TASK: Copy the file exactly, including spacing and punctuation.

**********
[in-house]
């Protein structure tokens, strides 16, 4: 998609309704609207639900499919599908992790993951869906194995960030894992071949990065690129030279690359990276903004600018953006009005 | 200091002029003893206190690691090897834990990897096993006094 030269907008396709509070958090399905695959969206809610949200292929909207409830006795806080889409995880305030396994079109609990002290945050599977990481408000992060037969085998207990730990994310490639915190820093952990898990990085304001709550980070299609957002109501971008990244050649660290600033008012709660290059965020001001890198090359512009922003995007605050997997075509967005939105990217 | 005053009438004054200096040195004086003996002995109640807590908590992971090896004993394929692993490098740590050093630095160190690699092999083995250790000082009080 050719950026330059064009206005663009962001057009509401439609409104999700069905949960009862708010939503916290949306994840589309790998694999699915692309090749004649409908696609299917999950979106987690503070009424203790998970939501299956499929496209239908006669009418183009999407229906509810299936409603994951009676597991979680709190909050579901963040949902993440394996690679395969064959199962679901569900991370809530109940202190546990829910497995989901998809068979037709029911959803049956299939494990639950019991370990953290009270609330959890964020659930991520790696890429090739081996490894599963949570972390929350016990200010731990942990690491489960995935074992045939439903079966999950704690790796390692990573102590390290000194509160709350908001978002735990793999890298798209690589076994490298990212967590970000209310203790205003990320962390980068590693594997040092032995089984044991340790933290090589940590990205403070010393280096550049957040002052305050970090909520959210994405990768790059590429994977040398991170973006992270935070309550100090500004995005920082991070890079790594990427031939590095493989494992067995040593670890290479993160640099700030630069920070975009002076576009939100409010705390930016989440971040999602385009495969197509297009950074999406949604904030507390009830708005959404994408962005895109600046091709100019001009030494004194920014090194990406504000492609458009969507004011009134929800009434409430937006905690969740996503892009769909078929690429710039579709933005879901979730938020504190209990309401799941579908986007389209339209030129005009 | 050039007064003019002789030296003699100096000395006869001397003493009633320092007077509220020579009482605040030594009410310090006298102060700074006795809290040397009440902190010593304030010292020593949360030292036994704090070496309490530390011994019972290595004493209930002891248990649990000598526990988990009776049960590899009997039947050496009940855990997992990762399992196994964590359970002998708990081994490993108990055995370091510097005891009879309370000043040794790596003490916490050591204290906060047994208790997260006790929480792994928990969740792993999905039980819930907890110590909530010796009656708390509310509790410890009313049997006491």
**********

[in-house]
């Protein structure tokens, strides 16, 4: 998609309704609207639900499919599908992790993951869906194995960030894992071949990065690129030279690359990276903004600018953006009005 | 200091002029003893206190690691090897834990990897096993006094 030269907008396709509070958090399905695959969206809610949200292929909207409830006795806080889409995880305030396994079109609990002290945050599977990481408000992060037969085998207990730990994310490639915190820093952990898990990085304001709550980070299609957002109501971008990244050649660290600033008012709660290059965020001001890198090359512009922003995007605050997997075509967005939105990217 | 005053009438004054200096040195004086003996002995109640807590908590992971090896004993394929692993490098740590050093630095160190690699092999083995250790000082009080 050719950026330059064009206005663009962001057009509401439609409104999700069905949960009862708010939503916290949306994840589309790998694999699915692309090749004649409908696609299917999950979106987690503070009424203790998970939501299956499929496209239908006669009418183009999407229906509810299936409603994951009676597991979680709190909050579901963040949902993440394996690679395969064959199962679901569900991370809530109940202190546990829910497995989901998809068979037709029911959803049956299939494990639950019991370990953290009270609330959890964020659930991520790696890429090739081996490894599963949570972390929350016990200010731990942990690491489960995935074992045939439903079966999950704690790796390692990573102590390290000194509160709350908001978002735990793999890298798209690589076994490298990212967590970000209310203790205003990320962390980068590693594997040092032995089984044991340790933290090589940590990205403070010393280096550049957040002052305050970090909520959210994405990768790059590429994977040398991170973006992270935070309550100090500004995005920082991070890079790594990427031939590095493989494992067995040593670890290479993160640099700030630069920070975009002076576009939100409010705390930016989440971040999602385009495969197509297009950074999406949604904030507390009830708005959404994408962005895109600046091709100019001009030494004194920014090194990406504000492609458009969507004011009134929800009434409430937006905690969740996503892009769909078929690429710039579709933005879901979730938020504190209990309401799941579908986007389209339209030129005009 | 050039007064003019002789030296003699100096000395006869001397003493009633320092007077509220020579009482605040030594009410310090006298102060700074006795809290040397009440902190010593304030010292020593949360030292036994704090070496309490530390011994019972290595004493209930002891248990649990000598526990988990009776049960590899009997039947050496009940855990997992990762399992196994964590359970002998708990081994490993108990055995370091510097005891009879309370000043040794790596003490916490050591204290906060047994208790997260006790929480792994928990969740792993999905039980819930907890110590909530010796009656708390509310509790410890009313049997006491």